Jews receive and merit attention, in this case 12 pages of it in a “Special Report” in the Economist.
According to the report, there are 13.58 million Jews in the world, which is fewer than there are Southern Baptists (15 million to 16 million) in the United States, where there are 5.275 million Jews.

Both of the two “populations” choose to make news and do make news, so Sightings could not overlook them when sighting public religion.

Picking out a few high spots in the magazine is difficult, but we’ll point to some which have a bearing on controversies in U.S. life.

First of all, in the United States, Jews currently share the fix or fate of moderate or liberal faith-groups of all sorts; namely, they experience decline.

Compare “mainline” Protestantism and non-Mexican-American Catholicism. All three suffer from membership bleeding into another religious group spotted by demographers, namely “Nones,” as in “None of the above.”

The magazine quotes Stephen Cohen of Reformed Judaism’s Hebrew Union College: “The unchurched are growing, the religious surge has peaked. The winds of America are blowing in a more secular direction, especially in the blue [Democratic] states, where Jews live. Blue states are Jew states.”

Sightings pointed out recently that Southern Baptists and other conservative churches are also seeing some seepage to the “Nones.”

But the Economist focuses on another topic, especially when it comes to Israel. That is, on Orthodoxy, and especially hyper-hyper-Orthodoxy, nurtured by Russian Jewish migrations to Israel and New York.

It prospers in Israel, which is suffering economically by the growth of the haredim, most of whom do not choose to be employed, so that they can devote themselves to Torah study, and also from social unease, thanks to growing resentment of the draft-free status of young haredim.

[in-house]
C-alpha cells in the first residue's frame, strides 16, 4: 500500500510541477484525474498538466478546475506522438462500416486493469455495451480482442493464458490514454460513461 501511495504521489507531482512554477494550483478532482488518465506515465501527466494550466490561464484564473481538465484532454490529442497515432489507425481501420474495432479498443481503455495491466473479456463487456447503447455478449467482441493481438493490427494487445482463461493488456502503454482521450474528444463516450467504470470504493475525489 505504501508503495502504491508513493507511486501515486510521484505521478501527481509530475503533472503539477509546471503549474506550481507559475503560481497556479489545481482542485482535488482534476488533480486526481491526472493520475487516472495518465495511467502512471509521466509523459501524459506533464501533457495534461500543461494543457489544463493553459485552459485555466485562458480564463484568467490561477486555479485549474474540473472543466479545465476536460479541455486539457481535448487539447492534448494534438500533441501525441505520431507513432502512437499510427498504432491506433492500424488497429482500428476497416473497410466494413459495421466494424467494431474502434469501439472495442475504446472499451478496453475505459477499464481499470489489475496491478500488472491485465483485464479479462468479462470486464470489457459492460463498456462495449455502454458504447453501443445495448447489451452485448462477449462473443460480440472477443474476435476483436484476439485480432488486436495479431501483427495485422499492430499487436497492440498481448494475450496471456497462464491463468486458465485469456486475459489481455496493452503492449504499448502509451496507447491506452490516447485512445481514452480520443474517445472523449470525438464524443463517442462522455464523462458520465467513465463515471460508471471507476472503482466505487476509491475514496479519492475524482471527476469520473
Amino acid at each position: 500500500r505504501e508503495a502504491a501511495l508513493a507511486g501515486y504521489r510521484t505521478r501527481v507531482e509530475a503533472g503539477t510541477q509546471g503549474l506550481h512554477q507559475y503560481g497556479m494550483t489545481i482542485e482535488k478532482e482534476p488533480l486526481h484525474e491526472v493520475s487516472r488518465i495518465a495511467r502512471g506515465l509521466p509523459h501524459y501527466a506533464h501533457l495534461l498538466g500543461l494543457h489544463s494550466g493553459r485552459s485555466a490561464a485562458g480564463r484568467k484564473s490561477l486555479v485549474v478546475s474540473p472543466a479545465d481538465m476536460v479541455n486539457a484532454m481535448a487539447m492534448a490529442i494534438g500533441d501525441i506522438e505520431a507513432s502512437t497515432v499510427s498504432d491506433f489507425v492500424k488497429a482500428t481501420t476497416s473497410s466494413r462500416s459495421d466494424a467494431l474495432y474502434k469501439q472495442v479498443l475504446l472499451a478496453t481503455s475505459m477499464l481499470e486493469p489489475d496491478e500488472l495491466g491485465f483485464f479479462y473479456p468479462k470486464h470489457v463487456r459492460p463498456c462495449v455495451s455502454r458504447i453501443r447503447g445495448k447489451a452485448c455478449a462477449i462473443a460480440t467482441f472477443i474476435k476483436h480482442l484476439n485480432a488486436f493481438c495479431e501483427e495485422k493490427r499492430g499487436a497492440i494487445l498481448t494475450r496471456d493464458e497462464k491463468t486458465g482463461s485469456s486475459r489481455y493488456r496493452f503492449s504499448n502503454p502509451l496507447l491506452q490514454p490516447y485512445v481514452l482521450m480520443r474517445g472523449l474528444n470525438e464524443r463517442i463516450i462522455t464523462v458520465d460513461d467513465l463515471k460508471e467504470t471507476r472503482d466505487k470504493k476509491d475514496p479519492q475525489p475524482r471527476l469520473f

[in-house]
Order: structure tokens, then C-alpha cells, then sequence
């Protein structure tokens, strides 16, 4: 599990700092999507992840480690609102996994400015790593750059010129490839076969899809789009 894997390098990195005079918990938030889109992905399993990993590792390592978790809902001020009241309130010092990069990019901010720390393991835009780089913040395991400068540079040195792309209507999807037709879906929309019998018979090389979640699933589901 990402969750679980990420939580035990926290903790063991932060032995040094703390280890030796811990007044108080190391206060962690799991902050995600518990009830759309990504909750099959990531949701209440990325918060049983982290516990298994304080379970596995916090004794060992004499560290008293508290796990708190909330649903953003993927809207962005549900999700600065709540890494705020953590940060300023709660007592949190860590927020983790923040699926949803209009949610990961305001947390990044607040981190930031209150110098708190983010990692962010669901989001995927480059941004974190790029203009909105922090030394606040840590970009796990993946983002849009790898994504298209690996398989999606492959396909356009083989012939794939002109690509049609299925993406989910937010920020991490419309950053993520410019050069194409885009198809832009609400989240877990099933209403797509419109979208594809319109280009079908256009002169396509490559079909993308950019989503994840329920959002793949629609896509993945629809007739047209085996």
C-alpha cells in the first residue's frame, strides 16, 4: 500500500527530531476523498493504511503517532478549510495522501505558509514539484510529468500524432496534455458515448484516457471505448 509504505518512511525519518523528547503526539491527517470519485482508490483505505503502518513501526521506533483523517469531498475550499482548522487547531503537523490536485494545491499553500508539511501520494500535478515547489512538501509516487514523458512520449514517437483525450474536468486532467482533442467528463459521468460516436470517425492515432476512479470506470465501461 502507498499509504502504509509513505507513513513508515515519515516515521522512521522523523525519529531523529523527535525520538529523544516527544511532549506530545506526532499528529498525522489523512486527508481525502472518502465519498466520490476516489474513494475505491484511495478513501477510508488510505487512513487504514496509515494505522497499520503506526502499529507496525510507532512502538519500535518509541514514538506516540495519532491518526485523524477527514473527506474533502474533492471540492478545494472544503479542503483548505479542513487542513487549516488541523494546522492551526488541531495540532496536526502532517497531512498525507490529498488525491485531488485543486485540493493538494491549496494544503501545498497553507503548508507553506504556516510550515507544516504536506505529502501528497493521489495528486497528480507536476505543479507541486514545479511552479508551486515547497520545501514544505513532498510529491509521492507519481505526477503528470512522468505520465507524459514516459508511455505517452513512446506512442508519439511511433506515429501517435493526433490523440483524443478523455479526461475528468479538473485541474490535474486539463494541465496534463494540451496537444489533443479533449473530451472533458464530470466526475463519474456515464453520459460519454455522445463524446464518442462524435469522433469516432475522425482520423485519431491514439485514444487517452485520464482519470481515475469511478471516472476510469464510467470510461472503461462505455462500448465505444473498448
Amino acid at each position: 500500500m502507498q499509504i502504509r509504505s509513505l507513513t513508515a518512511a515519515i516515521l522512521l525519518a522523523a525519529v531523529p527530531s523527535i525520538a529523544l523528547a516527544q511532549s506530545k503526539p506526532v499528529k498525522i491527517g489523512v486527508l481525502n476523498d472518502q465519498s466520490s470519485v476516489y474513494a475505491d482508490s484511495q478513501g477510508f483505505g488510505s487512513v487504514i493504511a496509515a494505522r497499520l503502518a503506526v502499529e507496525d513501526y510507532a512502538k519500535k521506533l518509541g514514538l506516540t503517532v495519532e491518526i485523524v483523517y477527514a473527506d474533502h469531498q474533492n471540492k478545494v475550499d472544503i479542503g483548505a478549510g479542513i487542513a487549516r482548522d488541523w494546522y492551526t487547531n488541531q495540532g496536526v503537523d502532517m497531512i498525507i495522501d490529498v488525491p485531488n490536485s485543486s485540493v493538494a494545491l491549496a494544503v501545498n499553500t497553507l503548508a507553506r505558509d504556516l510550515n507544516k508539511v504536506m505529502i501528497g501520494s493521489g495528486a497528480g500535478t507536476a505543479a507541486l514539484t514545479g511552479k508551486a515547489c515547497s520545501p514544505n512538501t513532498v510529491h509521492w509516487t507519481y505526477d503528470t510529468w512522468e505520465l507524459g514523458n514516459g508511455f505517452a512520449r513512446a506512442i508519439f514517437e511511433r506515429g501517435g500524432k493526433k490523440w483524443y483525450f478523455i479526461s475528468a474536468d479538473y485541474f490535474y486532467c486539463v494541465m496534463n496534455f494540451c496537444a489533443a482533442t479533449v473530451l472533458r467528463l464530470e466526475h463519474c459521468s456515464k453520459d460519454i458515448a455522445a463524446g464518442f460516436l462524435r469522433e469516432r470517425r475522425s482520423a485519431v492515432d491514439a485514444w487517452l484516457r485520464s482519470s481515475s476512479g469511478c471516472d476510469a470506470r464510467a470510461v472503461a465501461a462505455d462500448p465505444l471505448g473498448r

The system which allows both causes great stress in Israel, and something has got to and is going to give, Economist writers and others say.

Many U.S. Jews continue to support Israel, but the numbers who are disaffected and critical here as they are in Israel, grows.

“As their attachment to Judaism weakens, so does their commitment to Israel,” but they find other ways reflexively and reflectively to be and feel somehow Jewish.

Meanwhile, strongly pro-Israel politicians command media and political attention. Arnold Eisen of Jewish Theological Seminary: “Honest discussion about Israel is largely shut down… Some rabbis will speak their minds, but people don’t want to fight and there is a disinclination to argue about Israel.”

The editors see reactionary Orthodoxies still winning over moderate movements. No surprise here.

In the six-year, five-fat-volume study of militant fundamentalisms I co-directed (with R. Scott Appleby) for the American Academy of Arts and Sciences, we found everywhere, in all religions, that it was not conservatism that was growing but extremism based less in history-based traditions but in fear, reaction and aggression.

As I read the Economist and other such literature, I think of an observation by Harold Isaacs, which we paraphrased as we looked at Muslim, Jewish, Hindu, Christian and other militancies: “Around the world there is a massive convulsive ingathering of peoples into their separatenesses and over-againstnesses to protect their pride and power and place from the real or presumed threat of others who are doing the same.”

To its credit, the Economist does justice to the many things in Judaism that are other-than-extreme.

For a rounded picture, read it.

Martin E. Marty is the Fairfax M. Cone Distinguished Service Professor Emeritus at the University of Chicago. His column first appeared in Sightings.

Share This